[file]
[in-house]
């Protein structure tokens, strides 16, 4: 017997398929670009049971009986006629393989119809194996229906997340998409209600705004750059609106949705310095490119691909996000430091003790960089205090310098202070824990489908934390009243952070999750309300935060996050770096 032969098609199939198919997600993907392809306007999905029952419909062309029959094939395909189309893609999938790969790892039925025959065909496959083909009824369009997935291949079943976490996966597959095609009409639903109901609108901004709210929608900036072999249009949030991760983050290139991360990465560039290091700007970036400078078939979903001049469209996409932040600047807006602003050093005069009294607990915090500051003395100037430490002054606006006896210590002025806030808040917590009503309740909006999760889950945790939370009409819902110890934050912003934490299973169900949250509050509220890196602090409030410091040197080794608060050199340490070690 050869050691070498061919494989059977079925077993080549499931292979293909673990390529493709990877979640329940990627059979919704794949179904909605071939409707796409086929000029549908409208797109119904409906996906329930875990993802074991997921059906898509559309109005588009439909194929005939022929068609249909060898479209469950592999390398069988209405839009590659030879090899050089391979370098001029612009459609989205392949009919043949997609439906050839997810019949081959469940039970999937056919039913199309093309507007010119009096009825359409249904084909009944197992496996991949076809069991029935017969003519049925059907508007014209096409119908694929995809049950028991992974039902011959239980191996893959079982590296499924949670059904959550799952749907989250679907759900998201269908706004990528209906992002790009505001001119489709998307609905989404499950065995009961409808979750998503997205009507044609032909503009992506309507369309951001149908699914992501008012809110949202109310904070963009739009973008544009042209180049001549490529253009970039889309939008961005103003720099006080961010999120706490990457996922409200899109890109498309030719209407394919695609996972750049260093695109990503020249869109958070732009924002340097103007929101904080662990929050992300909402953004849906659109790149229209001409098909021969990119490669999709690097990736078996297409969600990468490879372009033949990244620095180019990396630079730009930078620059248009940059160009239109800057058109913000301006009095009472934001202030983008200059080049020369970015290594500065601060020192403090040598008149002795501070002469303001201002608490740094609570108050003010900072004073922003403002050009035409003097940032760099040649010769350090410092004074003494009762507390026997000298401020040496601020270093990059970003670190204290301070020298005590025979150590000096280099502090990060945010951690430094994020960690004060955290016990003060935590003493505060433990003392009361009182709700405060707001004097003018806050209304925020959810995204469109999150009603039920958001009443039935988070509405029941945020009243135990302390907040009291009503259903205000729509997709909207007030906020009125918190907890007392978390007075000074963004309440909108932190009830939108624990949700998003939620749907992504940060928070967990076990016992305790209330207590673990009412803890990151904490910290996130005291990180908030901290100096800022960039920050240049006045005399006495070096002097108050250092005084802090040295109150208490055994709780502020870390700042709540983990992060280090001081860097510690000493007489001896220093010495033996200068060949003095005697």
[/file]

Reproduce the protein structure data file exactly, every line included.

[in-house]
């Protein structure tokens, strides 16, 4: 017997398929670009049971009986006629393989119809194996229906997340998409209600705004750059609106949705310095490119691909996000430091003790960089205090310098202070824990489908934390009243952070999750309300935060996050770096 032969098609199939198919997600993907392809306007999905029952419909062309029959094939395909189309893609999938790969790892039925025959065909496959083909009824369009997935291949079943976490996966597959095609009409639903109901609108901004709210929608900036072999249009949030991760983050290139991360990465560039290091700007970036400078078939979903001049469209996409932040600047807006602003050093005069009294607990915090500051003395100037430490002054606006006896210590002025806030808040917590009503309740909006999760889950945790939370009409819902110890934050912003934490299973169900949250509050509220890196602090409030410091040197080794608060050199340490070690 050869050691070498061919494989059977079925077993080549499931292979293909673990390529493709990877979640329940990627059979919704794949179904909605071939409707796409086929000029549908409208797109119904409906996906329930875990993802074991997921059906898509559309109005588009439909194929005939022929068609249909060898479209469950592999390398069988209405839009590659030879090899050089391979370098001029612009459609989205392949009919043949997609439906050839997810019949081959469940039970999937056919039913199309093309507007010119009096009825359409249904084909009944197992496996991949076809069991029935017969003519049925059907508007014209096409119908694929995809049950028991992974039902011959239980191996893959079982590296499924949670059904959550799952749907989250679907759900998201269908706004990528209906992002790009505001001119489709998307609905989404499950065995009961409808979750998503997205009507044609032909503009992506309507369309951001149908699914992501008012809110949202109310904070963009739009973008544009042209180049001549490529253009970039889309939008961005103003720099006080961010999120706490990457996922409200899109890109498309030719209407394919695609996972750049260093695109990503020249869109958070732009924002340097103007929101904080662990929050992300909402953004849906659109790149229209001409098909021969990119490669999709690097990736078996297409969600990468490879372009033949990244620095180019990396630079730009930078620059248009940059160009239109800057058109913000301006009095009472934001202030983008200059080049020369970015290594500065601060020192403090040598008149002795501070002469303001201002608490740094609570108050003010900072004073922003403002050009035409003097940032760099040649010769350090410092004074003494009762507390026997000298401020040496601020270093990059970003670190204290301070020298005590025979150590000096280099502090990060945010951690430094994020960690004060955290016990003060935590003493505060433990003392009361009182709700405060707001004097003018806050209304925020959810995204469109999150009603039920958001009443039935988070509405029941945020009243135990302390907040009291009503259903205000729509997709909207007030906020009125918190907890007392978390007075000074963004309440909108932190009830939108624990949700998003939620749907992504940060928070967990076990016992305790209330207590673990009412803890990151904490910290996130005291990180908030901290100096800022960039920050240049006045005399006495070096002097108050250092005084802090040295109150208490055994709780502020870390700042709540983990992060280090001081860097510690000493007489001896220093010495033996200068060949003095005697």